Stone carving jobs for youth

Students at Hector Guimard high school learn stone carving to help restore Notre-Dame. (NPR)

National Public Radio reported three years ago that the need for stone carvers to help restore the Cathedral of Notre-Dame, in Paris, following its fire in 2019, has caused schools teaching that craft to mushroom in France. These young people are being taught the same skills required to build the cathedral 900 years ago.

Good. But three years out, the NPR article by Eleanor Beardsley does little to help readers imagine how this can help architecture free itself from its century-long criminal enchantment with ugliness – or to help slow climate change, and, if you please, strike a blow against sexism in the crafts (if such a crime exists).

NPR quotes a male instructor, Luc Leblond, at Hector Guimard high school in the Paris suburbs about three miles from the cathedral:

There’s no reason this should be a masculine profession. Men have more physical force, but as a professor, I see the women have a sharpened sensitivity for the more detailed work. So it’s complementary.

Is noticing that distinction sexist? Who cares!

A female student adds: “In the beginning, it was my own parents who were surprised when I left my architecture studies to do this,” says Marjorie Lebegue. “But most everyone who finds out I’m studying to be a stone carver says, ‘Wow, what a beautiful profession.’ ” Student François Menut adds:

I’ve always been passionate about drawing and art history, but I also wanted a job that was physical. With stone carving, we give life to an edifice and perpetuate history. We’re also creating a link with the past and transmitting values that are important to conserve in society.

It is interesting that more women are chiseling away at column bases and capitals. That will make the craft more interesting to men. But much more fascinating is the idea that a swiftly growing number of stone carvers, wood carvers, masons, sculptors, ornamental craftsmen (and women) in wood and metal, etc., could push the climate agenda in a more positive direction.

Alas, few if any articles can be found on this possibility, at least I have not located any, perhaps because the idea might have been raised for the first time right here, today, on this blog. (Okay, well, probably not.)

Young people graduating from high school and college face an uncertain future as they enter the work force. Many find that their degrees have no value in the world of real work (and they know who they are). More grads should consider stoneworking and other crafts mentioned above. Maybe that would be a pathway to greater fulfillment for a much wider range of students. Matching graduates to careers likely to gain them satisfaction – such as “transmitting values that are important to conserve in society” – promises to grow more and more difficult over the next few years and decades. Artisanship is a way out for young people who may not want to spend the rest of their lives in a cubicle.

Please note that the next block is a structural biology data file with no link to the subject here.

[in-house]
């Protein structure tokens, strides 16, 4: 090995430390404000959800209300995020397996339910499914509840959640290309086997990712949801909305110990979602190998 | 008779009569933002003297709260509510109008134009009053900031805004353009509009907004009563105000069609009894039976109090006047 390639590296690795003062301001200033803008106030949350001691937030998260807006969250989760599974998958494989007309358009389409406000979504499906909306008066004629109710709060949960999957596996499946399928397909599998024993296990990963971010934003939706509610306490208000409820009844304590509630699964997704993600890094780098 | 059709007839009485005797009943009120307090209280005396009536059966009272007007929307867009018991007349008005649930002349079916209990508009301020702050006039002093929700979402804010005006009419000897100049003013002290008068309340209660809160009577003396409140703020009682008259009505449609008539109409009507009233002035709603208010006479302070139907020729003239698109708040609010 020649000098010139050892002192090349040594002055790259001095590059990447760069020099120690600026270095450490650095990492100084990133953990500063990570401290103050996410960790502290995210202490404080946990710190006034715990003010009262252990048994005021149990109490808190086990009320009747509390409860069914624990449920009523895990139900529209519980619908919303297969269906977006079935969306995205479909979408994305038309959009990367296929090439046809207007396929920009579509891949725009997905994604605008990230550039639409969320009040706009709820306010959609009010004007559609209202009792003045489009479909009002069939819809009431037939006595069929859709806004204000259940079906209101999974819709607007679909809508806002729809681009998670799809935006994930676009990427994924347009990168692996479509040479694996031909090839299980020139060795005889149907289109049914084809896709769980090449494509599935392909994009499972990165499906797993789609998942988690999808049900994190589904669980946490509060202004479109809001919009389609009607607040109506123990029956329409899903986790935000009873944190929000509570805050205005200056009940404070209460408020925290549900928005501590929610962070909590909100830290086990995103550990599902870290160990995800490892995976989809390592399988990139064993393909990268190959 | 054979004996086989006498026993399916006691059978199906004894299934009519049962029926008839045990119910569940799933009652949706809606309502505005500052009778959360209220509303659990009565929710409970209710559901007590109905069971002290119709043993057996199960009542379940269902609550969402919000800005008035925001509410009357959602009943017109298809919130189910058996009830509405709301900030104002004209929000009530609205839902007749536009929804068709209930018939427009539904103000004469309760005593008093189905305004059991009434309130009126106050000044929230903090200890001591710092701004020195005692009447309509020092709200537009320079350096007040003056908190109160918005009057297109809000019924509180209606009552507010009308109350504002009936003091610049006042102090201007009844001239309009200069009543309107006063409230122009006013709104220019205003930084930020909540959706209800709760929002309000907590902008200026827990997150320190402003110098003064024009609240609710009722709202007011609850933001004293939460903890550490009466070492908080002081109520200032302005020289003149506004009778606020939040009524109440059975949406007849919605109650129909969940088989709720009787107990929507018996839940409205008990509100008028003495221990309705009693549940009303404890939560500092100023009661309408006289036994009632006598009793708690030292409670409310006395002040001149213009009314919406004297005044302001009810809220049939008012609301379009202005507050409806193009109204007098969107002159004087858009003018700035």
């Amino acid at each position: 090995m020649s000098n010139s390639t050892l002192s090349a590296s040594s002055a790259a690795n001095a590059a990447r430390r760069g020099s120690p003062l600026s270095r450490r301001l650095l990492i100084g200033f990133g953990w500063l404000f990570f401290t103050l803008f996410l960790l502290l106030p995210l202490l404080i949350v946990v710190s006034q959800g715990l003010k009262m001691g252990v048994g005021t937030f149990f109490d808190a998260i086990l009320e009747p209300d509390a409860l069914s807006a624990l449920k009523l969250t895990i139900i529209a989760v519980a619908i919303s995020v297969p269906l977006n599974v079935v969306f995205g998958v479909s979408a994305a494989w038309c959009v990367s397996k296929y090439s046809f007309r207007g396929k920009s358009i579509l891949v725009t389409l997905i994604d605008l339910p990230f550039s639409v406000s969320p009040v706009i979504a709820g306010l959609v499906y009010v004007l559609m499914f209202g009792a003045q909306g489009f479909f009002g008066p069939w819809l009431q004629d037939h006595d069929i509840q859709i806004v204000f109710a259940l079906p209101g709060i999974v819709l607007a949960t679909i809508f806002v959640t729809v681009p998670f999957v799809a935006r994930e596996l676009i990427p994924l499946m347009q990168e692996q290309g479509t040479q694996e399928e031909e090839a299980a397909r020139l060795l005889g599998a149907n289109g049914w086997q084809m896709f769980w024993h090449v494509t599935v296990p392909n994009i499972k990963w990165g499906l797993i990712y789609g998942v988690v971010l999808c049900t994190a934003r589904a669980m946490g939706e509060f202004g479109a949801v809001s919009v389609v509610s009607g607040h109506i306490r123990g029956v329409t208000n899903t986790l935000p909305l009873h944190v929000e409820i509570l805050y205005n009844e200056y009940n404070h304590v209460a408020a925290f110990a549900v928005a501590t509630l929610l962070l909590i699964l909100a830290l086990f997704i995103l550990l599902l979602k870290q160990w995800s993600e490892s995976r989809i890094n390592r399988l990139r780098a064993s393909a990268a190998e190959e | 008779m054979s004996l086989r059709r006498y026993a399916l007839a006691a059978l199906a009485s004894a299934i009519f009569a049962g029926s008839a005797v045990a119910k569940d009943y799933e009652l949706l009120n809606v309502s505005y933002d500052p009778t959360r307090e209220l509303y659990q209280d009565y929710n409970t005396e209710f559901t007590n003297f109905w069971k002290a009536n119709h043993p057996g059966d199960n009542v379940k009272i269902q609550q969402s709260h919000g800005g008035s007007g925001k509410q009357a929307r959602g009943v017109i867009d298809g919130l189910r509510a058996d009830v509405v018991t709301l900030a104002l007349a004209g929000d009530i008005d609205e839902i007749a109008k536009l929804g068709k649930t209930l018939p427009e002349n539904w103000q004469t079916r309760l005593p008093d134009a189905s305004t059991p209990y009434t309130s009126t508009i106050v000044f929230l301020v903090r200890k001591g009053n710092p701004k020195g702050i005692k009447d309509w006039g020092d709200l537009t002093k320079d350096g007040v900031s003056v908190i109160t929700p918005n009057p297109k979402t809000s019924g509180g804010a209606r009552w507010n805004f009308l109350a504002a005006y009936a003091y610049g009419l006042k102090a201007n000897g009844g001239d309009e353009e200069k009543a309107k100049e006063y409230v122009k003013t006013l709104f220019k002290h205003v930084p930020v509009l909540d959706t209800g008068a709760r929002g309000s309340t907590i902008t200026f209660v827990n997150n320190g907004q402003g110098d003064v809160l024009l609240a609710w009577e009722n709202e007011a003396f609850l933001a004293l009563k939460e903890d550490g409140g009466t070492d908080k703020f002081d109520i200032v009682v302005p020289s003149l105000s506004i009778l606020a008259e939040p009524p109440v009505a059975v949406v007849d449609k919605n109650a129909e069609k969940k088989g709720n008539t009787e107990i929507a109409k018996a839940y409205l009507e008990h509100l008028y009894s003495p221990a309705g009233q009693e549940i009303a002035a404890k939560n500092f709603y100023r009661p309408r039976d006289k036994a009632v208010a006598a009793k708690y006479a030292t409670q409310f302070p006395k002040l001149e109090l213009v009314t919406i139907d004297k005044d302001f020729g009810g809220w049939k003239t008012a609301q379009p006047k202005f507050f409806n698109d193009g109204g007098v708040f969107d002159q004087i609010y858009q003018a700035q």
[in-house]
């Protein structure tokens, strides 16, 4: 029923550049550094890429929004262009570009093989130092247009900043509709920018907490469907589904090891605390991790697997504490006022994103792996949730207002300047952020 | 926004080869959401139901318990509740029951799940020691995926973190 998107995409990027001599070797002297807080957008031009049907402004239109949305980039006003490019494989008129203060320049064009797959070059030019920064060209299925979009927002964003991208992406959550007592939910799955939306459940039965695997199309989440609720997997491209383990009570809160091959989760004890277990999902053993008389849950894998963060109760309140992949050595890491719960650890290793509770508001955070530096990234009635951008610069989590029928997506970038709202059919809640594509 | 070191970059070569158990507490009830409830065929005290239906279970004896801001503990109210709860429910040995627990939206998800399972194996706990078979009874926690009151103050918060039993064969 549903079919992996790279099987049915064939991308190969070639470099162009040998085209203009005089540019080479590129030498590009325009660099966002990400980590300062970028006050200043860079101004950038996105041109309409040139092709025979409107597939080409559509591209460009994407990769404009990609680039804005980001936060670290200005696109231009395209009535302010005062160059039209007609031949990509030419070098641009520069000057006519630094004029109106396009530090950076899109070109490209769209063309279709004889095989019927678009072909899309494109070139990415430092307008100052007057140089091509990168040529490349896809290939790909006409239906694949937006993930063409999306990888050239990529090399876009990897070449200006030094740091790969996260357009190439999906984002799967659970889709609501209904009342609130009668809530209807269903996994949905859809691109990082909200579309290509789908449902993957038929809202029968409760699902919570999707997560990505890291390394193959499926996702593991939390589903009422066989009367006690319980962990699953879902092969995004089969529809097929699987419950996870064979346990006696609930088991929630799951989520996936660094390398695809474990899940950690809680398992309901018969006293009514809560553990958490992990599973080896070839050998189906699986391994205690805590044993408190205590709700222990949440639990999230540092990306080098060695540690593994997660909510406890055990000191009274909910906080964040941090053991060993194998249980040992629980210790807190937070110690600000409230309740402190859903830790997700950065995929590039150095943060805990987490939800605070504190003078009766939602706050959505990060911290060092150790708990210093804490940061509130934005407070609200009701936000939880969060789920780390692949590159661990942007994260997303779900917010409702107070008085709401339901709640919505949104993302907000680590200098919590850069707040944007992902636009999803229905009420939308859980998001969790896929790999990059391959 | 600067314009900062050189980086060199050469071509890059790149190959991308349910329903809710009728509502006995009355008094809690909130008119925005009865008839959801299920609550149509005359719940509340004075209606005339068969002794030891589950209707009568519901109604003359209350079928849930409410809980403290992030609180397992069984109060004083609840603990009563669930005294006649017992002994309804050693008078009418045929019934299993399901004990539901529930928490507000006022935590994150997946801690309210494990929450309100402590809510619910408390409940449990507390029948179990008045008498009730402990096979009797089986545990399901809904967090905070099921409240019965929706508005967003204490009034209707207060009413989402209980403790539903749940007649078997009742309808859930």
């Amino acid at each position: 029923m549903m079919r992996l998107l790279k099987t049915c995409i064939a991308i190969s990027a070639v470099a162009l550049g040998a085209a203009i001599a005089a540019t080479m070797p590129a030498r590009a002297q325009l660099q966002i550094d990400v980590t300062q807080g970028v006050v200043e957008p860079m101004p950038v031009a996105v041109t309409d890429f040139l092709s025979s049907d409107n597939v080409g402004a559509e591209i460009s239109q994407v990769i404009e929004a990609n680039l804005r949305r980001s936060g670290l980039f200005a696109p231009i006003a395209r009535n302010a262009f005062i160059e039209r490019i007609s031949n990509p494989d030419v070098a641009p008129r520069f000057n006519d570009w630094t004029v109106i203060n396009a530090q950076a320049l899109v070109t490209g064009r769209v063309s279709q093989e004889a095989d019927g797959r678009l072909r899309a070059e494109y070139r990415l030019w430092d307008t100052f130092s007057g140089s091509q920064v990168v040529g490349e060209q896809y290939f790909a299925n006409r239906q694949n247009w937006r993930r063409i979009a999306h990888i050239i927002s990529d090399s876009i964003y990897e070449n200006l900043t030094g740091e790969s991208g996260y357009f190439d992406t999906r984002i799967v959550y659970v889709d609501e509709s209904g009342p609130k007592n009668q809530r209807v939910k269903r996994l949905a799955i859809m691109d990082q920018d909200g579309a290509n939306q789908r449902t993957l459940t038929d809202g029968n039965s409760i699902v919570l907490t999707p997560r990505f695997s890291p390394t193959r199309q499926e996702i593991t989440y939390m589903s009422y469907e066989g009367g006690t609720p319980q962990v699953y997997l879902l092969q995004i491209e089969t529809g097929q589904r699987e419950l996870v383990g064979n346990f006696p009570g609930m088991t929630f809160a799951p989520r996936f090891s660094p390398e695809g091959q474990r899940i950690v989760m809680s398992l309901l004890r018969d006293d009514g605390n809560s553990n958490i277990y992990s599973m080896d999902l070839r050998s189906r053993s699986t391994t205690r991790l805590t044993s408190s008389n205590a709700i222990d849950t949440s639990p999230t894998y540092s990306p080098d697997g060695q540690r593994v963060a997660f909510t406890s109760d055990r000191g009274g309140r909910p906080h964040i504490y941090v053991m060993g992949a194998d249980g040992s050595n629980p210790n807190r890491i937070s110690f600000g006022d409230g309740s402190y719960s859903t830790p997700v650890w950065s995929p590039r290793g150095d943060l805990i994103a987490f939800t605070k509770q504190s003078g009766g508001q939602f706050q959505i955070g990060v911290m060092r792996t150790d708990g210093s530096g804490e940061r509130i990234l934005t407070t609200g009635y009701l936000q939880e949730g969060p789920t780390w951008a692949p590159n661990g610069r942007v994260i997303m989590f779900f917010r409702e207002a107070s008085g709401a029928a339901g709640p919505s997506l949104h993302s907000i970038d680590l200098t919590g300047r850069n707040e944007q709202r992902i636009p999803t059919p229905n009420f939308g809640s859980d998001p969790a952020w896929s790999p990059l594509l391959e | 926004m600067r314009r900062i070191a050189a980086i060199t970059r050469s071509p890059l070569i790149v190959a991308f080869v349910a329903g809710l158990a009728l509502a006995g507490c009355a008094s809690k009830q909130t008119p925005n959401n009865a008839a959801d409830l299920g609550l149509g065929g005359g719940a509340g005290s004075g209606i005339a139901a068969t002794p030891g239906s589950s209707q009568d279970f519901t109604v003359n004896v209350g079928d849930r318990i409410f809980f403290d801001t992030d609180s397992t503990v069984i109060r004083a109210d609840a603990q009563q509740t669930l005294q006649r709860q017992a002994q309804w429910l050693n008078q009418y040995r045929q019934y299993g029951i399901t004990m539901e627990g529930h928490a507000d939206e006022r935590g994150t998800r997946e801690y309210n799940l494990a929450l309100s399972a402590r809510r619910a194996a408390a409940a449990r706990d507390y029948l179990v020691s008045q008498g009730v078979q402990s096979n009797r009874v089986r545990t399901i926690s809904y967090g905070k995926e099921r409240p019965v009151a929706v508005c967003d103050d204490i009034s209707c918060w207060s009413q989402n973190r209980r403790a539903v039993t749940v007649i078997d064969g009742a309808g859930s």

Schools of art such as Rhode Island School of Design should gear their curricula away from current esoteric coursework and more toward teaching students how to create elegant versions of the purposely clunky artifacts toward which many art faculty seem to push their classes. Students should be taught how to design and fashion items such as door knobs, street lamp posts, kitchen and bathroom fixtures, bedposts and headboards, elevator floor button pads, finials for curtain rods, mouldings for ceilings, living-room lamp housings, furniture of all kinds, millwork for indoor walls, doors and furnishings, railings, mullions for windows, curved arms for park benches, and all of the many, many, indeed countless types of artifact that make civic and home life beautiful.

You can find alluring ads advertising such products in Traditional Building and other publications. Journals on how to renovate your own traditional house are found on more convenience-store racks than their modernist equivalents (if they even exist). That’s because in spite of decades of having the modernist bullyrag pounded into our heads, people still like traditional stuff more, much more.

The RISD mission as enunciated in its original by-laws was to foster “[t]he instruction of artisans in drawing, painting, modeling, and designing, that they may successfully apply the principles of Art to the requirements of trade and manufacture.” Wow! What a great idea! Are they still allowed to do that?

It will not be easy: the creation of a global reservoir of talented workers in these fields requires a world of assistance – from firms specializing in contemporary classical architecture to create jobs for these young people. From local neighbors and preservationists crusading to pressure developers, modernist firms and municipal design panels that feel little call to promote the crafts. Such local movements will emerge as the public weighs in, more and more, on the need for architecture and planning that makes use of tradition to cut carbon use. To reduce human pressure on nature makes sense whatever the validity of alarmist frenzy. There must be more bottom-up efforts to plan, design and build projects that use methods available for centuries to heat and cool buildings before the “Thermostat Age.” The modern movement must be persuaded to re-examine the dodgy “gizmo green” system of securing government approvals and professional rewards under current LEED-based climate regimes.